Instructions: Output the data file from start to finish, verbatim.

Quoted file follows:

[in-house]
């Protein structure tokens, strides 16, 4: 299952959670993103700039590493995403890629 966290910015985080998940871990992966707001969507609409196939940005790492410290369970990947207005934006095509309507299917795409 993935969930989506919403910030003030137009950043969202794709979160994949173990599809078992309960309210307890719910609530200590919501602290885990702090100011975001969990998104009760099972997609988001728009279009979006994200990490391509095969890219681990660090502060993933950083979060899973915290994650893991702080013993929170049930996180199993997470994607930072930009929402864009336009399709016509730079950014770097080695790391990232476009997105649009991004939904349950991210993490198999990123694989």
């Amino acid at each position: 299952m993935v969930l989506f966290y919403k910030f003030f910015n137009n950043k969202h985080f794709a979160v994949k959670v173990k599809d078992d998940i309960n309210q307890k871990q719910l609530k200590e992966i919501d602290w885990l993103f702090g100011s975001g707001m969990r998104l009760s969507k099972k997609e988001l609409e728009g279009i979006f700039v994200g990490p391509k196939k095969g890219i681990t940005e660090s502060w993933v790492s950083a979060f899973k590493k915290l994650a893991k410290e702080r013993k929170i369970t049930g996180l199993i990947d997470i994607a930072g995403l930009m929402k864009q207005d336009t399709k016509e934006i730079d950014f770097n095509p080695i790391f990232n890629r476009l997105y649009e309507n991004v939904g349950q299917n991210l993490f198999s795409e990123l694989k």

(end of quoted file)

[in-house]
């Protein structure tokens, strides 16, 4: 299952959670993103700039590493995403890629 966290910015985080998940871990992966707001969507609409196939940005790492410290369970990947207005934006095509309507299917795409 993935969930989506919403910030003030137009950043969202794709979160994949173990599809078992309960309210307890719910609530200590919501602290885990702090100011975001969990998104009760099972997609988001728009279009979006994200990490391509095969890219681990660090502060993933950083979060899973915290994650893991702080013993929170049930996180199993997470994607930072930009929402864009336009399709016509730079950014770097080695790391990232476009997105649009991004939904349950991210993490198999990123694989």
């Amino acid at each position: 299952m993935v969930l989506f966290y919403k910030f003030f910015n137009n950043k969202h985080f794709a979160v994949k959670v173990k599809d078992d998940i309960n309210q307890k871990q719910l609530k200590e992966i919501d602290w885990l993103f702090g100011s975001g707001m969990r998104l009760s969507k099972k997609e988001l609409e728009g279009i979006f700039v994200g990490p391509k196939k095969g890219i681990t940005e660090s502060w993933v790492s950083a979060f899973k590493k915290l994650a893991k410290e702080r013993k929170i369970t049930g996180l199993i990947d997470i994607a930072g995403l930009m929402k864009q207005d336009t399709k016509e934006i730079d950014f770097n095509p080695i790391f990232n890629r476009l997105y649009e309507n991004v939904g349950q299917n991210l993490f198999s795409e990123l694989k």